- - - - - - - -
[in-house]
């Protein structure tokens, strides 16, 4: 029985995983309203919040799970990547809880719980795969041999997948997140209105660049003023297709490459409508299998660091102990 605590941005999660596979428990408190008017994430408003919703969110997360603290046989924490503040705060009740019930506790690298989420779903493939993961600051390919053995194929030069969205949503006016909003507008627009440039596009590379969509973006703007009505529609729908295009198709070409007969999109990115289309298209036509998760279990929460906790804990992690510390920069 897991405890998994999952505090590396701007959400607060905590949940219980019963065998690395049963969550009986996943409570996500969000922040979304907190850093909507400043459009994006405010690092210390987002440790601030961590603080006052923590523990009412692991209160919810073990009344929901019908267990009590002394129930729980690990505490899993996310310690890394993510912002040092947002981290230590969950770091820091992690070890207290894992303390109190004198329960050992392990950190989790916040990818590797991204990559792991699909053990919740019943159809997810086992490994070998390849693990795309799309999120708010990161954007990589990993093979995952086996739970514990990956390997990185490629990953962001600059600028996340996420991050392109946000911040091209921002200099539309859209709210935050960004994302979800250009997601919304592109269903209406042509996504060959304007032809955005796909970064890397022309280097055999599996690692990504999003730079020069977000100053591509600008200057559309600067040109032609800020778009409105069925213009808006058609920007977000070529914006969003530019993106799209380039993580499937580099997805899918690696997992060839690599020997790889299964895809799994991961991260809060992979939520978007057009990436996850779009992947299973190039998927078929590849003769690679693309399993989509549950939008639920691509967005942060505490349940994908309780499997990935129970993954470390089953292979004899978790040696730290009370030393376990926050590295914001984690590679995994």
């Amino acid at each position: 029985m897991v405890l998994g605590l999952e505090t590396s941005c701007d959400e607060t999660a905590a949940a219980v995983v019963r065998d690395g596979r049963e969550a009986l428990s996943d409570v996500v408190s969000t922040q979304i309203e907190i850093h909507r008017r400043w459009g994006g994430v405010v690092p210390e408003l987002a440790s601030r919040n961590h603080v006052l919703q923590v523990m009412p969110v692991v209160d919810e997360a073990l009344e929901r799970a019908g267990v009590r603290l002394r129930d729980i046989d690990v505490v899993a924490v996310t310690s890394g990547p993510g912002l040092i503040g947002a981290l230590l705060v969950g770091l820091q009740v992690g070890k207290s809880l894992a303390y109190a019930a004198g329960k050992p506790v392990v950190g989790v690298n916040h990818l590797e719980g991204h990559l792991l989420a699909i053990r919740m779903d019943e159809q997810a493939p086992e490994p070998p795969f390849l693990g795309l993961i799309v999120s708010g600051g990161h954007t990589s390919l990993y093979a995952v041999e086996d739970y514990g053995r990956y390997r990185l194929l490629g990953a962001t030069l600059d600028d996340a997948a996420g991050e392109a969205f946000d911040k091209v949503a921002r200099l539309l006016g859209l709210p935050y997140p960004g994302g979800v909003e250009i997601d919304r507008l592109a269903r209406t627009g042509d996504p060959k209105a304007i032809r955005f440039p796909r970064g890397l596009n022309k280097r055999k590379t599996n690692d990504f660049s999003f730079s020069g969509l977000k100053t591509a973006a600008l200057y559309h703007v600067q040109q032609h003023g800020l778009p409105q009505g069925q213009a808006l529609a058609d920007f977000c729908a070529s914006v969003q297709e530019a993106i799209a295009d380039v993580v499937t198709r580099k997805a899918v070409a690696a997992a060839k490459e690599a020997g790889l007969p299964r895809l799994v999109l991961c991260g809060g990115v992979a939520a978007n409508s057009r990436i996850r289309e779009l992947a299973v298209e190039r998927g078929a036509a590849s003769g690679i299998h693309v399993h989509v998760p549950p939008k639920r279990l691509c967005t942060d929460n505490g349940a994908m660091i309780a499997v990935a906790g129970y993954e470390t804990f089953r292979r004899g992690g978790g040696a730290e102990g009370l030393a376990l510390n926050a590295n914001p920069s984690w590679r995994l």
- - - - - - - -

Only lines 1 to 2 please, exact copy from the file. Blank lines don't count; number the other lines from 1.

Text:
[in-house]
């Protein structure tokens, strides 16, 4: 029985995983309203919040799970990547809880719980795969041999997948997140209105660049003023297709490459409508299998660091102990 605590941005999660596979428990408190008017994430408003919703969110997360603290046989924490503040705060009740019930506790690298989420779903493939993961600051390919053995194929030069969205949503006016909003507008627009440039596009590379969509973006703007009505529609729908295009198709070409007969999109990115289309298209036509998760279990929460906790804990992690510390920069 897991405890998994999952505090590396701007959400607060905590949940219980019963065998690395049963969550009986996943409570996500969000922040979304907190850093909507400043459009994006405010690092210390987002440790601030961590603080006052923590523990009412692991209160919810073990009344929901019908267990009590002394129930729980690990505490899993996310310690890394993510912002040092947002981290230590969950770091820091992690070890207290894992303390109190004198329960050992392990950190989790916040990818590797991204990559792991699909053990919740019943159809997810086992490994070998390849693990795309799309999120708010990161954007990589990993093979995952086996739970514990990956390997990185490629990953962001600059600028996340996420991050392109946000911040091209921002200099539309859209709210935050960004994302979800250009997601919304592109269903209406042509996504060959304007032809955005796909970064890397022309280097055999599996690692990504999003730079020069977000100053591509600008200057559309600067040109032609800020778009409105069925213009808006058609920007977000070529914006969003530019993106799209380039993580499937580099997805899918690696997992060839690599020997790889299964895809799994991961991260809060992979939520978007057009990436996850779009992947299973190039998927078929590849003769690679693309399993989509549950939008639920691509967005942060505490349940994908309780499997990935129970993954470390089953292979004899978790040696730290009370030393376990926050590295914001984690590679995994």